Adabor acquired Subin Timbers fraudulently,Friday, 08 August 2014



The Executive Secretary of the Divestiture Implementation Committee has appealed to the Attorney General to institute criminal action against one Kofi Adabor for fraudulent misrepresentation that enabled him and his family to sell the assets of a divested timber company.

We stand on very firm grounds in making this allegation of fraud. It is amazing that the fraud passed through CHRAJ, the Attorney General’s Department, the National Reconciliation Commission and even the Presidency,” Mr Asakuaa Agambila said at the sitting of the Judgement Debt Commission yesterday.

According to him, certain parties were taking advantage of the  weaknesses and failures of the country’s  poor record keeping and poor memory both on paper and institutionally to dupe the state.

He said Adabor and one Coffie Ohene made claims to the effect that a company—Subin Timbers  Limited— confiscated by the state in 1982, and merged with another company in the 1980s, belonged to them.

They later petitioned the Commission on Human Rights and Administrative Justice (CHRAJ), the National Reconciliation Commission and eventually the Asset Restoration Committee (ARC) before they had the assets released to them by the Kufuor administration which had earlier approved the selling of the company to some Italian investors. 

Background 

Walking the commission through events leading to the selling of the company to the Italian investors, Mr Agambila said a private timber company, Subin Timbers Limited, was confiscated in 1982 as a result of a number of malpractices, including tax evasion. 

The company was later amalgamated with another confiscated company – Central Logging and Saw Milling Company – to form the Western Veneer and Lumber Company (WVLC).

He said in 2000, the WVLC came up for divestiture and received approval of the DIC in 2006 and subsequently obtained presidential authorisation as required by law in 2007.

The divestiture included all assets of the WVLC. The DIC made an offer of $3.5 million to the investor. The investor made part payment as stipulated in the terms, and the investor was given the right to entry.

The right of entry permitted the new owner of the company to begin operations, while it made efforts to pay the remaining amount.

He said before the divestiture process began in 2000, a certain Coffie petitioned CHRAJ that he was the owner of Subin Timbers Limited, which had been confiscated, and wanted his company back.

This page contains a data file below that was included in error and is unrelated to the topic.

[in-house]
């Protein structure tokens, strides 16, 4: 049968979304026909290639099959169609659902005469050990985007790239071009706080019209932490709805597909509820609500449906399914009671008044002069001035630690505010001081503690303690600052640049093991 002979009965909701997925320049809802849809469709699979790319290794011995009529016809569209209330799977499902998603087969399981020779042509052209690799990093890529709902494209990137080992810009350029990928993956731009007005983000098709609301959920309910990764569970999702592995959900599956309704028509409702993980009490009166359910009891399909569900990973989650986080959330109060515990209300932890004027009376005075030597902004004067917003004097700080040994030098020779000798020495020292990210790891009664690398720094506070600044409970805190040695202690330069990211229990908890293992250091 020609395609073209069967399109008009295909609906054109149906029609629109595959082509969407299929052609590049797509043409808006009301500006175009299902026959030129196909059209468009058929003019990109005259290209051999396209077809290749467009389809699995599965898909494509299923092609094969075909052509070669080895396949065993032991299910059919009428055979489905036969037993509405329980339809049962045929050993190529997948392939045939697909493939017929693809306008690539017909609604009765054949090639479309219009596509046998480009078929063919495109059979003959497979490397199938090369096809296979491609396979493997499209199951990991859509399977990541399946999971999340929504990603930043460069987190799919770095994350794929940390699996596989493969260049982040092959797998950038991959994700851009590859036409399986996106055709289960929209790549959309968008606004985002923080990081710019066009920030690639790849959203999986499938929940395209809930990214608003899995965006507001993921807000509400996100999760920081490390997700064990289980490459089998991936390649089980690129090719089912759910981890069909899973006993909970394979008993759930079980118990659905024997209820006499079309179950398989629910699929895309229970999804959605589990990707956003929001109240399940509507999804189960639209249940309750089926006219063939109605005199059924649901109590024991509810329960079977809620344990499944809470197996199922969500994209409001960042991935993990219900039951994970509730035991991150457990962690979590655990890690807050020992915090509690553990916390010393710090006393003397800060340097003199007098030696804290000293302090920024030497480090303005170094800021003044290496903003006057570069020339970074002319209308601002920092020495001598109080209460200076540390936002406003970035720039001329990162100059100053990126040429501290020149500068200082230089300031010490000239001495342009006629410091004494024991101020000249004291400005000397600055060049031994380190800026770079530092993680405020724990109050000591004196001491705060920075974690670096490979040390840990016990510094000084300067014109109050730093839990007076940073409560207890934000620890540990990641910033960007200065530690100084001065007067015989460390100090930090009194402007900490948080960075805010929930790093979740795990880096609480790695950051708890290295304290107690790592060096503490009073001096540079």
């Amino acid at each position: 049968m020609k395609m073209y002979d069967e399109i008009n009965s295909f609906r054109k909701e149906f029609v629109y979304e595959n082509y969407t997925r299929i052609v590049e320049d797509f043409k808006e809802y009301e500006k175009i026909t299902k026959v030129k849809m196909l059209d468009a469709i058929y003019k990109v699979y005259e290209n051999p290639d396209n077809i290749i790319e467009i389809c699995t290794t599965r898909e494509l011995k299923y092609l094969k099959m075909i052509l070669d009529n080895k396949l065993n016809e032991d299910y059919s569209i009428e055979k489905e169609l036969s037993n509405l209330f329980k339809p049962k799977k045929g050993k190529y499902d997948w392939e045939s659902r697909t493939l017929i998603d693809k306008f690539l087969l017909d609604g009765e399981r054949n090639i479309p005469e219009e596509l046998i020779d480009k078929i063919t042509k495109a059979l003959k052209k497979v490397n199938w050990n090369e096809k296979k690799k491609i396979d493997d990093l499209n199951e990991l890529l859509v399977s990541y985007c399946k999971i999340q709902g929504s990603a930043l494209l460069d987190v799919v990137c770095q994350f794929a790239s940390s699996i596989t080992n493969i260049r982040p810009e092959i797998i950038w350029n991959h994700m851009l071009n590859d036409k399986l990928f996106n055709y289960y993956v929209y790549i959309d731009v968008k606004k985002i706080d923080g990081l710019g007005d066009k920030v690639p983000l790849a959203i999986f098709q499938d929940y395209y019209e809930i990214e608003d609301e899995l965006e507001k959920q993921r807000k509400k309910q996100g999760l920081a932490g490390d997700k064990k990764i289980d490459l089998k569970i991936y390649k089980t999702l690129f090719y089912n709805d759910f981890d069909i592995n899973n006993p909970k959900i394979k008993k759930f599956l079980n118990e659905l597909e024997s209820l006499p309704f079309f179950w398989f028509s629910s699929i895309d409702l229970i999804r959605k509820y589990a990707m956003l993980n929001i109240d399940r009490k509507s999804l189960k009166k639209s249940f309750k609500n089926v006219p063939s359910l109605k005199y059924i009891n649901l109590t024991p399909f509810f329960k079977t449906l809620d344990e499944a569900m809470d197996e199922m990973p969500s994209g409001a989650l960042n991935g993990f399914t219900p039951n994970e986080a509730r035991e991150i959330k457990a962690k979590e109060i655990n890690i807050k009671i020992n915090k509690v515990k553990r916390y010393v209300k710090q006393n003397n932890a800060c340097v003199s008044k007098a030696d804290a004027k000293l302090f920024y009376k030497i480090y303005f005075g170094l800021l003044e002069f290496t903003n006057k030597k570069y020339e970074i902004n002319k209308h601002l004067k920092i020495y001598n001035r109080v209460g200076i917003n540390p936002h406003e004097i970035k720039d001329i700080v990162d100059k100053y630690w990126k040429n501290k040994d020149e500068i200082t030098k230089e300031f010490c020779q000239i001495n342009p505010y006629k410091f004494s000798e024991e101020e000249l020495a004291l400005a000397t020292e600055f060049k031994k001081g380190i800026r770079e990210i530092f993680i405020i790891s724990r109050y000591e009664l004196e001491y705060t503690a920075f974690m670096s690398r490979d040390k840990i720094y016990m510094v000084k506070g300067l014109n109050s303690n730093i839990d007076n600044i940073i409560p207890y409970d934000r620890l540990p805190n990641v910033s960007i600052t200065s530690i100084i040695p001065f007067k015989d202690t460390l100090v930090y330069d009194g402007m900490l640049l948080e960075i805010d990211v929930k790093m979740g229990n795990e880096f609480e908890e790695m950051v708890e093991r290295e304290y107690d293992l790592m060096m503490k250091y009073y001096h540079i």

He said in the same year CHRAJ, after considering the petition, forwarded it to the Confiscated Assets Committee (CAC).  

He said CHRAJ might have found merit in the petition, hence its decision to forward it  to the CAC. Following this, the Attorney General, in 2001, also found merit in the petition and forwarded it to the ARC, which decides which assets confiscated by the state can be restored to their owners. 

The ARC, Mr Agambila said, then awarded the petitioner GH¢543,000 which was rejected by the petitioner.

He said after turning down the offer, Mr Coffie again petitioned the National Reconciliation Commission (NRC), which was hearing cases of injustice committed against some individuals by successive governments. 

He said subsequently Mr Coffie passed away and the said Mr Adabor appeared before the NRC to lay claims to Subin Timbers. He, however, said information the DIC gathered from the Registrar General’s Department indicated that Subin Timbers was not owned by Mr Coffie but rather, he was appointed a director at a point before the company was confiscated.

He said the NRC considered that the petitioner had a good case and on that basis, in 2008, the AG wrote to the DIC that the NRC had de-confiscated assets of Subin Timbers Limited and that it should be returned to its owners. 

Subin Timbers de-confiscated 

According to him, in 2008, the office of the President, in a letter dated December 15, 2008, and signed on behalf of President Kufuor and copied to the DIC, informed Mr Coffie that his company had been de-confiscated so it should be handed back to him.

“The interesting thing is that it was the same Presidency that had approved the divestiture of the company and it was the same Presidency that was ordering that the company which was then part of another company be handed back,” Mr Agambila said. 

He said in 2009, the DIC wrote to the AG asking for evidence that Subin Timbers belonged to Mr Ohene but there was no response.

He said under rather bizarre circumstances, the Inspector General of Police at the time received a letter ordering him to help Mr Adabor take possession of the assets of the company, an activity that he said took place on the day President J.E.A. Mills was being sworn into office on January 7, 2009.

He said even though the new owner of the company, Mr Ivor Fioneri, went to court for an injunction, Mr Adabor and others sold assets of the company to some Ivorians who took movable assets of the WVLC  on January 7, 2009.

Mr Agambila said it was unfortunate that none of the state institutions that endorsed Mr Coffie’s ownership of Subin Timbers investigated the validity of the claim.

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